She felt Jet press a wet nose to her leg. She turned to the dog, ‘did you do that?’ she asked, holding out the pegasus. He dropped his head, eyes on the floor and tail sinking between his legs. ‘Bad dog. Don’t do that again.’ He whined and padded away to his bed.

Turning the pegasus around her hands, she looked at the ripped off leg. She’d have to try and make another one later, but for now, she drew a needle and thread and put a few stitches in. Placing him back on the printer, Molly stood up, rested her hands on her hips and then turned back. The pegasus seemed to be watching her. Rubbing her forehead, she turned the soft toy around and switched on her computer.

After finishing off her breakfast, she worked on her first article for the rest of the morning. At lunchtime, she took a still sulking Jet out for a walk. On coming back, just having raced a sudden down pour of rain, they found the pegasus laying in the hallway.

‘How is that possible?’ Molly whispered.

Jet growled softly, baring his teeth at the toy. Molly eased him back and went to pick up the pegasus. She walked into the study, Jet following behind her on muddy paws and his lead trailing behind him. There was a gap on the printer just like before. Placing him back there, Molly turned to Jet. There was no way the dog could have done that this time. She patted his head, then went and dried his paws.

For the rest of the afternoon she kept an eye on the pegasus. Once again, she had to turn him around, so her eye was on his long flowing tail and remaining back leg. Somehow she managed to get another article written and both sent off. She had dinner early and took Jet out afterwards. She felt apprehensive on returning home, what if it had moved again? Unlocking and opening the front door, she and Jet walked into a darkening hallway. Turning on the light, she saw nothing on the floor.

Letting go of the breath she had been holding, she took off her boots and coat, dried Jet and let him loose, before walking into the study. The pegasus was sitting on an empty printer. The dragon and teddy were laying on the floor, paper was scattered across her desk and the pattern for the new pegasus was in the bin.

‘Oh my God! What is this? Why is this happening?’ Molly cried.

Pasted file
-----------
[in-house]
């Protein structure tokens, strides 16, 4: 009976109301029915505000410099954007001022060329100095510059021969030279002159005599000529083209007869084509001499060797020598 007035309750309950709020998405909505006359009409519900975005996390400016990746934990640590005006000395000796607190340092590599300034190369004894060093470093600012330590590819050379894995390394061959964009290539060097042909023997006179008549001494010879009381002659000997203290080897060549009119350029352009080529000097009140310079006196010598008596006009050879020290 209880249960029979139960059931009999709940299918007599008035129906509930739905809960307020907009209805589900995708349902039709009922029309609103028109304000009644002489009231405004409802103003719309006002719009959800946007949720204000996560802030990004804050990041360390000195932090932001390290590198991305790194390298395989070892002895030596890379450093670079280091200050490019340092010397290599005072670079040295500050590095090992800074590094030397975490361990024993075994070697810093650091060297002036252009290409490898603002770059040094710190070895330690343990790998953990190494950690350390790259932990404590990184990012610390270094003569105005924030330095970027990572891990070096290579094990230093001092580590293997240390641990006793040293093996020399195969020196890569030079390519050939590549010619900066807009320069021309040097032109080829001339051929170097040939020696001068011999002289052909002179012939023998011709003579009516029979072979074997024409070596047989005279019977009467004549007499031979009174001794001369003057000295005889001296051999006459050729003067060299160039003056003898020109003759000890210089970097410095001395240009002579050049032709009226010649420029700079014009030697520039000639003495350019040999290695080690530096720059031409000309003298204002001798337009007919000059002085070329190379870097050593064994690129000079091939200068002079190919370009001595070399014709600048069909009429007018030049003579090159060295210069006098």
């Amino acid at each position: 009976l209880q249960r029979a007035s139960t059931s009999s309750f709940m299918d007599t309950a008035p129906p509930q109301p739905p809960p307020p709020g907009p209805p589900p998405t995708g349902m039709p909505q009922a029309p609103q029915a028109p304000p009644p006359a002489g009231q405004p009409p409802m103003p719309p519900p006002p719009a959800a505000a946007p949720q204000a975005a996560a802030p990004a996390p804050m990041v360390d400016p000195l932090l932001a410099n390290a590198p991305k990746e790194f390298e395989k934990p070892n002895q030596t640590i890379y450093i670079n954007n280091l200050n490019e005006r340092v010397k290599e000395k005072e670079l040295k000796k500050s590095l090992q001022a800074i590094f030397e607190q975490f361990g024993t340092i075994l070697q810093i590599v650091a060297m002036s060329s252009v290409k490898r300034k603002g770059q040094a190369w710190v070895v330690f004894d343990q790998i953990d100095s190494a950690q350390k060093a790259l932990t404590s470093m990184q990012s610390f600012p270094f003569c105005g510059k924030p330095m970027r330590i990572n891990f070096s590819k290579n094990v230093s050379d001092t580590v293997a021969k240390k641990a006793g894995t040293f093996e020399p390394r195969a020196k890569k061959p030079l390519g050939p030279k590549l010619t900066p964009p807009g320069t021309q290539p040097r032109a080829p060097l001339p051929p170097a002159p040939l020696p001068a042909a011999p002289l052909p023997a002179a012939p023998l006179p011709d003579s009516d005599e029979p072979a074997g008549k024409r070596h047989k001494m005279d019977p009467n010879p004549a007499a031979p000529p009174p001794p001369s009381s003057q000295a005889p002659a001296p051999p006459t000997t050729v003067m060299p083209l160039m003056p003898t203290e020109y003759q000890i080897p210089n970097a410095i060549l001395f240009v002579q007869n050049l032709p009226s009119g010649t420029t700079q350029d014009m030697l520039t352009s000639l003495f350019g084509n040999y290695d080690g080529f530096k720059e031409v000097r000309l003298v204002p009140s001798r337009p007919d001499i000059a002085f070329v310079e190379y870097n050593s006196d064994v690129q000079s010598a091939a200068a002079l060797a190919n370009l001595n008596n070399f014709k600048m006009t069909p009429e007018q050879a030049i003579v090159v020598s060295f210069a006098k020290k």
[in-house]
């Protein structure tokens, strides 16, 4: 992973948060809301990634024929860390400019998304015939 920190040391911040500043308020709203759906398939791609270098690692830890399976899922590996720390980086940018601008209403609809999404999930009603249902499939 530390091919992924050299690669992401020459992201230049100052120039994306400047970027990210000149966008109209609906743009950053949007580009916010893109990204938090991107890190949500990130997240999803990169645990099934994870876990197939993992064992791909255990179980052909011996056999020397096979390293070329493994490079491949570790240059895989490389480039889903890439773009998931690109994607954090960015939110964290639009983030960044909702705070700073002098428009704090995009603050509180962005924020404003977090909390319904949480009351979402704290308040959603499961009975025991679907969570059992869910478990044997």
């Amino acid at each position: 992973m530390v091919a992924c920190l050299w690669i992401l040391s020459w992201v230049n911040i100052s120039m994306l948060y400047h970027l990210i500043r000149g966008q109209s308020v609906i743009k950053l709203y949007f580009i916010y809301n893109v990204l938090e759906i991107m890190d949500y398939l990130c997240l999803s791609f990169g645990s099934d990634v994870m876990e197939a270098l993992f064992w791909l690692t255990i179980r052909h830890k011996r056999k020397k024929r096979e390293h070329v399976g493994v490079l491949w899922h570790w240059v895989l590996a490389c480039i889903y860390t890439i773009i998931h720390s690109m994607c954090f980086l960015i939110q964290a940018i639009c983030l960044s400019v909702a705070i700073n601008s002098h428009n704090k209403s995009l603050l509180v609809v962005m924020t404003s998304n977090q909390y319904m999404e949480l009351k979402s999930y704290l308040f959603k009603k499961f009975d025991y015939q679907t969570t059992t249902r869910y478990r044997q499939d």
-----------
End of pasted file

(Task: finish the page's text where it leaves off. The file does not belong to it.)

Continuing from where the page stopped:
Jet came to her side, nuzzling her leg and trying to calm her. Molly hugged herself then stroked him. ‘Good dog. Good boy,’ she added. Scrubbing his ears, she moved and began to tidy up. Her hands were shaking and her mind couldn’t come up with any explanation for this. After, she made herself a cup of tea and decided to start the new pegasus. She wasn’t sure what would happen next, but making the toy would take her thoughts off things.

Slipping on her headphones and finding some calming indie music, she began to cut out the shapes of the new pegasus from the spare black felt she had. Once that was done, she followed the instructions and carefully began putting it together. She was halfway through when she stopped for the night. Looking at the half made horse, she decided that she needed to keep it safe, so she took up to bed with her.

Molly finished the winged unicorn the next night and she was very happy with it. Placing it beside the other one, which for whatever reason, hadn’t caused any trouble that day, she felt even more pleased with her work. She left them both her desk and went to bed, exhausted. However, in the early hours of the morning, she heard Jet growling and barking. Waking up fully, she lay still hoping he’d settle back down. Maybe he was having a bad dream? Or he’d heard a cat outside? She thought.

When he didn’t stop though, she got out of bed and went downstairs. The thick carpet quietened her bare feet and halfway, she heard the wild neighing of a horse. Pausing, she checked to see if she heard that right. Yet in her mind, she knew she couldn’t have done.

Peering over the handrail and straight into the open door of the study, she saw Jet standing slightly away from her desk and chair. His body was hunched up, his tail and ears flat and his eyes fixated on the scene before him. Molly gasped; the felt horses were fighting each other! Their wings were flipping madly, their front legs were locked together and they were dancing in a circle across her desk.

Molly wanted to fly down the stairs and get a closer look, but the other part of her wanted to retreat back to the bedroom. A voice kicked into her mind and made her began chanting that it was all just a bad dream. However, she couldn’t convince herself and had to continue to watch the fight.

The original pegasus, who was only balancing on one back leg was on the left side and seemed stronger than the second pegasus. However, as they clashed heads, the horn of the second tore off one of the other’s button eyes. The original neighed in pain and stumbled back. The second, put down its head and a white spark shot out of the horn and into the chest of the other. The pegasus fall off the desk and into the jaws of Jet.

The black lab grabbed the toy and shook it wildly. Stuffing flew across the room and then Jet began shredding the felt. Molly cried out and ran towards him. She snatched the pegasus from the dog’s mouth, but it was too late to save it and she held only tatters in her hands.